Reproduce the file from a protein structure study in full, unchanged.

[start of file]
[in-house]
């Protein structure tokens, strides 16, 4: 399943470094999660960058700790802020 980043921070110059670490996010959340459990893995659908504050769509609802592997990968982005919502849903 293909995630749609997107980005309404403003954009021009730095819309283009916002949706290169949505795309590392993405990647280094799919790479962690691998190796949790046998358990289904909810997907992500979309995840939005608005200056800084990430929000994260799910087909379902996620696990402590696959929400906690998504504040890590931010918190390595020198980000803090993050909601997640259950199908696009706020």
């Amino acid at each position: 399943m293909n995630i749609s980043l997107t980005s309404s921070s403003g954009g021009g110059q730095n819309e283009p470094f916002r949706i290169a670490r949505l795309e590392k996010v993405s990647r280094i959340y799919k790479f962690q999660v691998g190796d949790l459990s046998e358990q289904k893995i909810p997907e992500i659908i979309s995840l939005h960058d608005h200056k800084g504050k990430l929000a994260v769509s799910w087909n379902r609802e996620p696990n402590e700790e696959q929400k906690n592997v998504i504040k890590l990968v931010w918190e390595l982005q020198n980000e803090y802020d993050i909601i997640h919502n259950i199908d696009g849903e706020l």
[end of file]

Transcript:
[in-house]
């Protein structure tokens, strides 16, 4: 399943470094999660960058700790802020 980043921070110059670490996010959340459990893995659908504050769509609802592997990968982005919502849903 293909995630749609997107980005309404403003954009021009730095819309283009916002949706290169949505795309590392993405990647280094799919790479962690691998190796949790046998358990289904909810997907992500979309995840939005608005200056800084990430929000994260799910087909379902996620696990402590696959929400906690998504504040890590931010918190390595020198980000803090993050909601997640259950199908696009706020």
């Amino acid at each position: 399943m293909n995630i749609s980043l997107t980005s309404s921070s403003g954009g021009g110059q730095n819309e283009p470094f916002r949706i290169a670490r949505l795309e590392k996010v993405s990647r280094i959340y799919k790479f962690q999660v691998g190796d949790l459990s046998e358990q289904k893995i909810p997907e992500i659908i979309s995840l939005h960058d608005h200056k800084g504050k990430l929000a994260v769509s799910w087909n379902r609802e996620p696990n402590e700790e696959q929400k906690n592997v998504i504040k890590l990968v931010w918190e390595l982005q020198n980000e803090y802020d993050i909601i997640h919502n259950i199908d696009g849903e706020l």